Baccano! : critique


To summarize my experience in one word
CRAZY!
The craziest anime I’ve seen till now.

Before I start, an advice to potential viewers who want to start seeing this show.
Do not judge the genre of this anime based on the opening you see (its not about gambling or Halloween for that matter) as I was one of them. The first time I stopped watching the series after watching the opening.

Lets start by taking a look at the story..
One of the best stories told in non-linear fashion that I have ever seen. The best part is the non-linear story-telling doesn’t bog the story or the viewer down. The story concentrates on what mostly happened during three years – 1930, 1931 and 1932. It connects seemingly unrelated events to build a story that is larger than anything you would’ve imagined in the beginning. So much so that you begin anticipating as to how things reached to the point of where they are in the future from where it was in the past.
The editing done on this series is also one of the best – gives nothing way and carries the sense of mystery throughout.
Also there is humor which always left me grinning (especially scenes which had Isaac Dian and Miria Harvent; Isaac and Miria continue to spread happiness unconsciously wherever they go) and some scenes really make you laugh out loud.
That’s all I can say about the story without giving out any spoilers.

Characters
Has the craziest cast of characters I’ve seen. And the number of characters is pretty large too. Again this doesn’t bog the story down. In fact by the end of the series you will remember the name of all significant characters and their quirks. Also the characters remain etched in your memories long after you’ve finished watching the show.

Animation and Music
Neither is the animation lacking in any way nor is it over the top. It is enough to tell the story, with nothing remarkable standing out.
The action scenes are executed very well. The violence is plenty and all of it had a realistic and raw feeling to it.
The background music is combination of jazz and sometimes the high pitch from the symphony which stands out as the theme music of Baccano!(usually comes around the half-way break and the ending of the episodes)
Overall the background music for scenes never felt misplaced and always felt right – which is all you need. I almost never skipped through the opening sequence as the tempo of the jazz just seemed to fit the craziness of Baccano!

Overall I rate it 9.5/10
A masterpiece which I would whole-heartedly recommend anyone who has already watched some anime.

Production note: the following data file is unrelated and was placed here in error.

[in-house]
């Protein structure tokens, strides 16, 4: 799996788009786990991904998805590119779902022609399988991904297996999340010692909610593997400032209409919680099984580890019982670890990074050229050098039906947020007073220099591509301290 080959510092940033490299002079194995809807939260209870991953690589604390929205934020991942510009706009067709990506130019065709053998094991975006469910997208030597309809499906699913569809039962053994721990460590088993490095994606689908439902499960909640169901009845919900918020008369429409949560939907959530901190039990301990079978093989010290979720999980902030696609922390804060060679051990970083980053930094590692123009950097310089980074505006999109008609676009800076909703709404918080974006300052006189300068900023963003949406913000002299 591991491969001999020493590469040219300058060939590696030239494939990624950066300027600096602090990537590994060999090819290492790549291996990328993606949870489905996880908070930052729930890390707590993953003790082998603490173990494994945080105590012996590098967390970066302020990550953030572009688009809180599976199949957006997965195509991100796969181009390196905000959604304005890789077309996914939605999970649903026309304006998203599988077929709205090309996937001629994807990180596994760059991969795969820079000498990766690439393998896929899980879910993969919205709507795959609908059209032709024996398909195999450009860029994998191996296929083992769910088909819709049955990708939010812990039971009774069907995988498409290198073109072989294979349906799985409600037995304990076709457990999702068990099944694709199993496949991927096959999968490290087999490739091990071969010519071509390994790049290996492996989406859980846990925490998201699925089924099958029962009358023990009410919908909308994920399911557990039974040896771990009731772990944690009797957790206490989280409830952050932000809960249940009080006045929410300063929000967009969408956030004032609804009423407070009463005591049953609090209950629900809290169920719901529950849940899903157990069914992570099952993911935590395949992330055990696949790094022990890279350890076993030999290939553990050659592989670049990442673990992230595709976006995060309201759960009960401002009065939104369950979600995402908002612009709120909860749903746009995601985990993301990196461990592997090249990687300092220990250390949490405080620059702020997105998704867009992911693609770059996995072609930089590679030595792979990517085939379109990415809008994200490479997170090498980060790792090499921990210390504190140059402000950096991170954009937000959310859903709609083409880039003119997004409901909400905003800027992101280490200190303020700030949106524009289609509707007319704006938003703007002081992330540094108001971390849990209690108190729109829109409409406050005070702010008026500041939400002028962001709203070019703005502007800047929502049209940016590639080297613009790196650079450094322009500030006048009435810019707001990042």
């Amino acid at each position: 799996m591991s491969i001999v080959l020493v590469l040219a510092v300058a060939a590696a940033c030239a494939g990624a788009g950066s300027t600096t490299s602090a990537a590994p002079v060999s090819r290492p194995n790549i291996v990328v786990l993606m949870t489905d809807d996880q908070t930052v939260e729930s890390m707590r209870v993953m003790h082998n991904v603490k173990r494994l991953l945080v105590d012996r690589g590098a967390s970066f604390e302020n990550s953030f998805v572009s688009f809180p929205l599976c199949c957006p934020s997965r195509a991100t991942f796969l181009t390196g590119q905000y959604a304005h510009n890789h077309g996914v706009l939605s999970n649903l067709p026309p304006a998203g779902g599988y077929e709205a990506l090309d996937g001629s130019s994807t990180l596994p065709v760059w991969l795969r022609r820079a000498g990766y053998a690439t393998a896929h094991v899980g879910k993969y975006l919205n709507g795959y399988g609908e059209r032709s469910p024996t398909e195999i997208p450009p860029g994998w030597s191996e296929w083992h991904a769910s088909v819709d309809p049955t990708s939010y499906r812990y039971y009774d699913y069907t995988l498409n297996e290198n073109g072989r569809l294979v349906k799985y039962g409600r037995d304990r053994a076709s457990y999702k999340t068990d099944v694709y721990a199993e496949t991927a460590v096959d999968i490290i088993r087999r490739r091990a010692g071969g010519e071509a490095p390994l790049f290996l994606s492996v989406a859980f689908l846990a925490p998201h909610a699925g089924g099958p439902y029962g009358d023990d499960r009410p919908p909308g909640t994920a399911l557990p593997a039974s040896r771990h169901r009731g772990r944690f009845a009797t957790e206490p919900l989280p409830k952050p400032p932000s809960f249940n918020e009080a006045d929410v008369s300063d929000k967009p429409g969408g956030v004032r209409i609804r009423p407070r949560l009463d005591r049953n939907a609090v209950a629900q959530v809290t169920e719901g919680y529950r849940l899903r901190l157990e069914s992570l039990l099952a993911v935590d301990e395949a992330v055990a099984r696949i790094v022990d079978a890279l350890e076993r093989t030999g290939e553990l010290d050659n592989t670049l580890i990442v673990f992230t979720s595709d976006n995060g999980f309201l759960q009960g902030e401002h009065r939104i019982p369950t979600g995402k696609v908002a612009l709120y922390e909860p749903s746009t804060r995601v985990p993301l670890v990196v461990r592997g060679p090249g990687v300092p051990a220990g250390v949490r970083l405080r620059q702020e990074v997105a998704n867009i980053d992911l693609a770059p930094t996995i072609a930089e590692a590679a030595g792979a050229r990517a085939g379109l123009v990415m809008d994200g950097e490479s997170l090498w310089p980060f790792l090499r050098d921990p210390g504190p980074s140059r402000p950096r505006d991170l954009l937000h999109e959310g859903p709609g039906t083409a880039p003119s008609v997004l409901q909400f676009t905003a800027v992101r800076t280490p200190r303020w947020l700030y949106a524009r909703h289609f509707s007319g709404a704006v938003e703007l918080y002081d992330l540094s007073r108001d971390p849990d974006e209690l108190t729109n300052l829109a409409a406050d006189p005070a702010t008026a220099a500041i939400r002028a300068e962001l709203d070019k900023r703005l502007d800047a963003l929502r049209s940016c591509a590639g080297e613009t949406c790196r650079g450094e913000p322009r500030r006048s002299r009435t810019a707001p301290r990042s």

a critique by Prashanth Sunder

Kill la Kill


“A young girl arrives at a school of super-humans to find out the truth behind her father’s murder.” – IMDb

Pretty bland and conventional plot for an anime, nothing wrong there. I picked the series on a whim clicked by an intriguing review at MAL which went something like “so i watched the first episode of Kill la Kill, and, i like it”. This is where i went like “well that escalated quickly”. Now after having followed through all the episodes I rest my verdict on the fact that Kill La Kill is more than meets the eyes.

Matoi Ryouko invades Honnouji Academy wielding some kind of scissor-sword opposing the majestic Student Council President Satsuki Kiryuin and what have we here ? a talking highschool sailor uniform, some camel toe shots, bouncing tits and pervading nudity and what not, almost like another Ikki Tousen attributed with whacky animation and gags. Fan-service gone wild, Perhaps that is all one might perceive at first glance, but a prominent inspection might reveal it to be far more than that. Because pervasive fanservice is the very substance in the series ! Continue reading

Tatami Galaxy


Rahul Ghosh

‘Tatami’, the cultural knowledge of which probably is visually clear to everyone who have been accustomed to watching anime for a while now, you’ll know when i say that it is a type of flooring material used in Traditional styled Japanese houses. The word is actually derived from the verb ‘tatamu’ which means, to fold or pile. Now, placing the word side by side particularly with the word ‘Galaxy’ definitely has a connotative implication of ‘claustrophobia’ which i guess most people did perceive. Yes, the shows throws the protagonist’s life as living in a 4.5 tatami room, almost like in a huge cube and the events occurring all around his college life are directly relate-able to the claustrophobic experiences he comprehends while expounding in the aspects of the space.